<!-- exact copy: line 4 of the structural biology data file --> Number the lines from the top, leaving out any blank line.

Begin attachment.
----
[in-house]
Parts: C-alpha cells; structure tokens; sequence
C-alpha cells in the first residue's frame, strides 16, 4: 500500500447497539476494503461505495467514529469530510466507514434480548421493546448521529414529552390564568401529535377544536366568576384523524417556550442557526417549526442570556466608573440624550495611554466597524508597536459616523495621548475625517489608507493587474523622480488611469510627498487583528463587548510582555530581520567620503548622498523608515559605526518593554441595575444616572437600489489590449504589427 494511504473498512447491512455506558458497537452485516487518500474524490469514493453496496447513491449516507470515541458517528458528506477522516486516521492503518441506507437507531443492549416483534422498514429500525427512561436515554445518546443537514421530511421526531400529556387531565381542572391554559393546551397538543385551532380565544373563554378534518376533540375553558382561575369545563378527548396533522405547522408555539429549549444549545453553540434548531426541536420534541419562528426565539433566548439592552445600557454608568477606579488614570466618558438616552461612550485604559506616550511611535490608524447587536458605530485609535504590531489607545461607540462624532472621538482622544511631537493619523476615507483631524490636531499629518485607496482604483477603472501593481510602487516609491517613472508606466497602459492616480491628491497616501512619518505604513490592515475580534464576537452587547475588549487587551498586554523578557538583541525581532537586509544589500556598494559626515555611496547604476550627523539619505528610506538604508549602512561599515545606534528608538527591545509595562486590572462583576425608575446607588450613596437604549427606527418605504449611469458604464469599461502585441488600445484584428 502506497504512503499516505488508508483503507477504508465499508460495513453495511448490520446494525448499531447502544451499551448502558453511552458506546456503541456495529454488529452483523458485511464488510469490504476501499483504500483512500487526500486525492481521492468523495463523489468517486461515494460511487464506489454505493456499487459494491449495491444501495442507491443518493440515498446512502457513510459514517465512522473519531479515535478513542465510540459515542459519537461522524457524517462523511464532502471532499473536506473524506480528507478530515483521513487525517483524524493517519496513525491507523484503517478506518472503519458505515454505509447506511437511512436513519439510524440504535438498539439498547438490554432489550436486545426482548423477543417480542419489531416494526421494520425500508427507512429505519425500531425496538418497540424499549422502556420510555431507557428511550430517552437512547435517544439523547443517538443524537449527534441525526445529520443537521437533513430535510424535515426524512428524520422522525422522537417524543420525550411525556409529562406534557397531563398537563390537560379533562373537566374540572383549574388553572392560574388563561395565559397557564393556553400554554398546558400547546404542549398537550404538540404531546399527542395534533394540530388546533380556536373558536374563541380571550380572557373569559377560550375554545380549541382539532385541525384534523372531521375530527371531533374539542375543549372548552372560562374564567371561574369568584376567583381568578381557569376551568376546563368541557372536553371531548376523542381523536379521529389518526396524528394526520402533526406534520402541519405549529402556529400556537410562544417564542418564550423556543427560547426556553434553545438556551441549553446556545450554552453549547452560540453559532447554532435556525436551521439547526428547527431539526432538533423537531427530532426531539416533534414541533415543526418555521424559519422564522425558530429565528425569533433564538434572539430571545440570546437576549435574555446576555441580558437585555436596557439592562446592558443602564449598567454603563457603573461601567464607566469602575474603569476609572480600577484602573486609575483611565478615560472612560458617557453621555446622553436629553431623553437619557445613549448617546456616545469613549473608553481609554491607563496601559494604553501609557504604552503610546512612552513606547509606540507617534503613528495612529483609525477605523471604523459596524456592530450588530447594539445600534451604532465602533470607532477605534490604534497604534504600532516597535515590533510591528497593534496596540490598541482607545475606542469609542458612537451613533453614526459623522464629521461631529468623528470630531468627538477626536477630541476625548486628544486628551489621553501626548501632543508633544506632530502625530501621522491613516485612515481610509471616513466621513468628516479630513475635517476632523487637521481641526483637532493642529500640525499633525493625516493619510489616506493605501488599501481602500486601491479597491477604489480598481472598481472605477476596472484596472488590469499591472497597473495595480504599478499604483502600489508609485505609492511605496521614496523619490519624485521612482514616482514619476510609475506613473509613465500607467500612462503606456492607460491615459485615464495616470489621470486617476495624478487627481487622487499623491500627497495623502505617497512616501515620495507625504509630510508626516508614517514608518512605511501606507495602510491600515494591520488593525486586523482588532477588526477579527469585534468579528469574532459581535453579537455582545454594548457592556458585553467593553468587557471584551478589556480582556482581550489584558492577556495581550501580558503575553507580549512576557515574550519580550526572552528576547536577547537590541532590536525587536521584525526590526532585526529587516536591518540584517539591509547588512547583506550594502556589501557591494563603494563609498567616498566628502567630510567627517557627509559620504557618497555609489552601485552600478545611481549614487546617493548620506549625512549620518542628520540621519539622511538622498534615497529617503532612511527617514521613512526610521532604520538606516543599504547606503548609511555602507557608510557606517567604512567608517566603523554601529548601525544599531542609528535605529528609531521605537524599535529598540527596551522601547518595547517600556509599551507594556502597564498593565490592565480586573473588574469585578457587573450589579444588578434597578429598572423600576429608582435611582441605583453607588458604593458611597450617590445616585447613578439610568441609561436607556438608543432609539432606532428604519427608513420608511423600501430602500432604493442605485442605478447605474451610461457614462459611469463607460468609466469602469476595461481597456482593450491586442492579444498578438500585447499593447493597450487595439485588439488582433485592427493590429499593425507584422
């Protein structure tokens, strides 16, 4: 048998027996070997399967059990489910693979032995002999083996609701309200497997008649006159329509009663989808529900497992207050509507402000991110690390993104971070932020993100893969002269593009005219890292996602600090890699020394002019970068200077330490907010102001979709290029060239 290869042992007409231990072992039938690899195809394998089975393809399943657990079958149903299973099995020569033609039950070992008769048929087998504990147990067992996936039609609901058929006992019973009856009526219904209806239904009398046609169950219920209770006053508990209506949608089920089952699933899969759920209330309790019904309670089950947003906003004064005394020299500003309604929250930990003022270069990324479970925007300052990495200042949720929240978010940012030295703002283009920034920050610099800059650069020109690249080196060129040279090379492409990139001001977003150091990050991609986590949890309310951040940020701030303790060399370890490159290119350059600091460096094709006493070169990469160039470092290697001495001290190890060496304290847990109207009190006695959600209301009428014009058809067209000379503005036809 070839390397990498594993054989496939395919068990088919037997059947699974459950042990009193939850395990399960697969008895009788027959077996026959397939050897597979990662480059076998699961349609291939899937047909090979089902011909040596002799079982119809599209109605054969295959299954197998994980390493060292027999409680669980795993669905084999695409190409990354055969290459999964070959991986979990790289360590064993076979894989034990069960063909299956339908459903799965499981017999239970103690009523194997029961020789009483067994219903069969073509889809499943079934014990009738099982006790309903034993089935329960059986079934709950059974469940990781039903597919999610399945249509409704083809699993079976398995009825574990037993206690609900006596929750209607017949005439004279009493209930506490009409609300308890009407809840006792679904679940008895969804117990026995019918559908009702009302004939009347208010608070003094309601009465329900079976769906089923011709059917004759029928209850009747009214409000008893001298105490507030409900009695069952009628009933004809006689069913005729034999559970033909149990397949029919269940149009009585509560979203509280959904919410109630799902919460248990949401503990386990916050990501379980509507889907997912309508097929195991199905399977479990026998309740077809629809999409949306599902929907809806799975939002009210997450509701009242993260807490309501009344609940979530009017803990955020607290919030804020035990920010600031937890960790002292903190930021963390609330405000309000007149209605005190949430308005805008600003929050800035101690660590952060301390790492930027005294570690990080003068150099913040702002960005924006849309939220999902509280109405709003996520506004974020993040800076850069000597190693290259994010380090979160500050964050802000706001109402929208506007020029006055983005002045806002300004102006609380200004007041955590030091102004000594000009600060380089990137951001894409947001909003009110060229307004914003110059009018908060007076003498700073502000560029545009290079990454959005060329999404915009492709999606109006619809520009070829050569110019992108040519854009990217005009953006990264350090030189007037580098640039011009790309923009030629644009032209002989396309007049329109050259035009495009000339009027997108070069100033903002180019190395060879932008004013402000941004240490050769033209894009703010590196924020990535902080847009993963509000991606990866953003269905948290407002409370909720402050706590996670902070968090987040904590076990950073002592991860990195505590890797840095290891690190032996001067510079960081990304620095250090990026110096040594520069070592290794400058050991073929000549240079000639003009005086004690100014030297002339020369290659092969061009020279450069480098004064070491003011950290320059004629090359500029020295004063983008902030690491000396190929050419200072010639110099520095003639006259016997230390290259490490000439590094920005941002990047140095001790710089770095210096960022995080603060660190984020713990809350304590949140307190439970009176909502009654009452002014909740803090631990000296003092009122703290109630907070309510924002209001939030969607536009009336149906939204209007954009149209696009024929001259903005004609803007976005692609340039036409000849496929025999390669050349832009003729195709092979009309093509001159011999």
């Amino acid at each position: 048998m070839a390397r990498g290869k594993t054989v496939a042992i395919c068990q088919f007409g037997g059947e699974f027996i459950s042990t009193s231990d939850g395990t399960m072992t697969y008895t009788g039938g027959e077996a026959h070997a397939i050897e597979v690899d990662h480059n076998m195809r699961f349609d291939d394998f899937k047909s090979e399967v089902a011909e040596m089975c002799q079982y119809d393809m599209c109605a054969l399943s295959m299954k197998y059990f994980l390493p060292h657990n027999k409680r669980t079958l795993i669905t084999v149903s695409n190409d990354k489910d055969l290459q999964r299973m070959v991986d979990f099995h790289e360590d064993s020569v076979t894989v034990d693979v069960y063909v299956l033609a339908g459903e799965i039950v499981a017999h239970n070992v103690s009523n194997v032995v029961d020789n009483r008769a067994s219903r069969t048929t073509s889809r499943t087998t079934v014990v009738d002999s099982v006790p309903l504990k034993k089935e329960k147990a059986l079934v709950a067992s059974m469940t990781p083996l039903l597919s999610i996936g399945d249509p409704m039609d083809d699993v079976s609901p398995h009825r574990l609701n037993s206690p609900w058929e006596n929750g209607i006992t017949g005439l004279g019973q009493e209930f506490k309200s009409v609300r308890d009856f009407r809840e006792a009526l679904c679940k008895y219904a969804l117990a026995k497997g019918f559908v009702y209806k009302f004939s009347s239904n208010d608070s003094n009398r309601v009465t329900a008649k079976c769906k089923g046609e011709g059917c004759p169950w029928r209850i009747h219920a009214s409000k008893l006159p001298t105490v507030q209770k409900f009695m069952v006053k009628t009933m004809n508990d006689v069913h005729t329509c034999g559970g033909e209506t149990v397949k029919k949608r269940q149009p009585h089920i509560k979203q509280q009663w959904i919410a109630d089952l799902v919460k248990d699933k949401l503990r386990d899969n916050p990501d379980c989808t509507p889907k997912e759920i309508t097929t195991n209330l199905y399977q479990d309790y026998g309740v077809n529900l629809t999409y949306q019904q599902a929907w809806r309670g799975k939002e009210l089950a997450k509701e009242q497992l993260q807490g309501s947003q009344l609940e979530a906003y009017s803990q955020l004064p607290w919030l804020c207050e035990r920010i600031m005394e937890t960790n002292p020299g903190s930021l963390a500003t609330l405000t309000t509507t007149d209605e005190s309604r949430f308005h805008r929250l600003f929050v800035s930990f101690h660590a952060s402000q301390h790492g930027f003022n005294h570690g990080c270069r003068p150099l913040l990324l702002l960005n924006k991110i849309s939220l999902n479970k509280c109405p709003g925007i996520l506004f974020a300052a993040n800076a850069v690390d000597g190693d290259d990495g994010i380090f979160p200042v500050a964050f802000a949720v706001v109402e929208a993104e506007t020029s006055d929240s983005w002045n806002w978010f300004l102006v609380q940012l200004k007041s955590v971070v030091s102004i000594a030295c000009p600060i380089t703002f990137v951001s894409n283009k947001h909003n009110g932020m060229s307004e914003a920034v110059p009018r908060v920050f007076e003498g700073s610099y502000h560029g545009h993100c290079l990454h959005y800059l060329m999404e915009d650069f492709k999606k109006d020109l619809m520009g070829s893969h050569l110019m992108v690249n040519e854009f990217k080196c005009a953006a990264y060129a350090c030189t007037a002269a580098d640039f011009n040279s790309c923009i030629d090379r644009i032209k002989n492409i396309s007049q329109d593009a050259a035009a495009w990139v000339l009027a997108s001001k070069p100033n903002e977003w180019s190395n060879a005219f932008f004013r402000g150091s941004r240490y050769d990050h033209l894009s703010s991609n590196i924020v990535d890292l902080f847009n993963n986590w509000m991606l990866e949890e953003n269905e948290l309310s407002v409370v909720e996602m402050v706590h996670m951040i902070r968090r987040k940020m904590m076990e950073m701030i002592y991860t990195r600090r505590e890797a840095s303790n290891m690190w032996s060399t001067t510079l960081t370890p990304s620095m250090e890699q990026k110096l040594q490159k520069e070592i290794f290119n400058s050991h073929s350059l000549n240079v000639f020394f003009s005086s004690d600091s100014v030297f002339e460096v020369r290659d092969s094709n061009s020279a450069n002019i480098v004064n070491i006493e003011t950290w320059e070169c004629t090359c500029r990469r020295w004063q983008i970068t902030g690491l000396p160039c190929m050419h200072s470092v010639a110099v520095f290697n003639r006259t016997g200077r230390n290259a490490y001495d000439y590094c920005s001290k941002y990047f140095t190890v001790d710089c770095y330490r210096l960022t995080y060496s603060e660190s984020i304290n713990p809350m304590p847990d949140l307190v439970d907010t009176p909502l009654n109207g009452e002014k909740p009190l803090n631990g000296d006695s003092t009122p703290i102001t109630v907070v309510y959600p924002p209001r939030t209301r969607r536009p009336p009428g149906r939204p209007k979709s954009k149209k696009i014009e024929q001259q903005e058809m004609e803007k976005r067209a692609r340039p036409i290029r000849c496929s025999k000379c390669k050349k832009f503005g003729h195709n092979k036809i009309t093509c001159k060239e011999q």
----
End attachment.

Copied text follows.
């Protein structure tokens, strides 16, 4: 048998027996070997399967059990489910693979032995002999083996609701309200497997008649006159329509009663989808529900497992207050509507402000991110690390993104971070932020993100893969002269593009005219890292996602600090890699020394002019970068200077330490907010102001979709290029060239 290869042992007409231990072992039938690899195809394998089975393809399943657990079958149903299973099995020569033609039950070992008769048929087998504990147990067992996936039609609901058929006992019973009856009526219904209806239904009398046609169950219920209770006053508990209506949608089920089952699933899969759920209330309790019904309670089950947003906003004064005394020299500003309604929250930990003022270069990324479970925007300052990495200042949720929240978010940012030295703002283009920034920050610099800059650069020109690249080196060129040279090379492409990139001001977003150091990050991609986590949890309310951040940020701030303790060399370890490159290119350059600091460096094709006493070169990469160039470092290697001495001290190890060496304290847990109207009190006695959600209301009428014009058809067209000379503005036809 070839390397990498594993054989496939395919068990088919037997059947699974459950042990009193939850395990399960697969008895009788027959077996026959397939050897597979990662480059076998699961349609291939899937047909090979089902011909040596002799079982119809599209109605054969295959299954197998994980390493060292027999409680669980795993669905084999695409190409990354055969290459999964070959991986979990790289360590064993076979894989034990069960063909299956339908459903799965499981017999239970103690009523194997029961020789009483067994219903069969073509889809499943079934014990009738099982006790309903034993089935329960059986079934709950059974469940990781039903597919999610399945249509409704083809699993079976398995009825574990037993206690609900006596929750209607017949005439004279009493209930506490009409609300308890009407809840006792679904679940008895969804117990026995019918559908009702009302004939009347208010608070003094309601009465329900079976769906089923011709059917004759029928209850009747009214409000008893001298105490507030409900009695069952009628009933004809006689069913005729034999559970033909149990397949029919269940149009009585509560979203509280959904919410109630799902919460248990949401503990386990916050990501379980509507889907997912309508097929195991199905399977479990026998309740077809629809999409949306599902929907809806799975939002009210997450509701009242993260807490309501009344609940979530009017803990955020607290919030804020035990920010600031937890960790002292903190930021963390609330405000309000007149209605005190949430308005805008600003929050800035101690660590952060301390790492930027005294570690990080003068150099913040702002960005924006849309939220999902509280109405709003996520506004974020993040800076850069000597190693290259994010380090979160500050964050802000706001109402929208506007020029006055983005002045806002300004102006609380200004007041955590030091102004000594000009600060380089990137951001894409947001909003009110060229307004914003110059009018908060007076003498700073502000560029545009290079990454959005060329999404915009492709999606109006619809520009070829050569110019992108040519854009990217005009953006990264350090030189007037580098640039011009790309923009030629644009032209002989396309007049329109050259035009495009000339009027997108070069100033903002180019190395060879932008004013402000941004240490050769033209894009703010590196924020990535902080847009993963509000991606990866953003269905948290407002409370909720402050706590996670902070968090987040904590076990950073002592991860990195505590890797840095290891690190032996001067510079960081990304620095250090990026110096040594520069070592290794400058050991073929000549240079000639003009005086004690100014030297002339020369290659092969061009020279450069480098004064070491003011950290320059004629090359500029020295004063983008902030690491000396190929050419200072010639110099520095003639006259016997230390290259490490000439590094920005941002990047140095001790710089770095210096960022995080603060660190984020713990809350304590949140307190439970009176909502009654009452002014909740803090631990000296003092009122703290109630907070309510924002209001939030969607536009009336149906939204209007954009149209696009024929001259903005004609803007976005692609340039036409000849496929025999390669050349832009003729195709092979009309093509001159011999």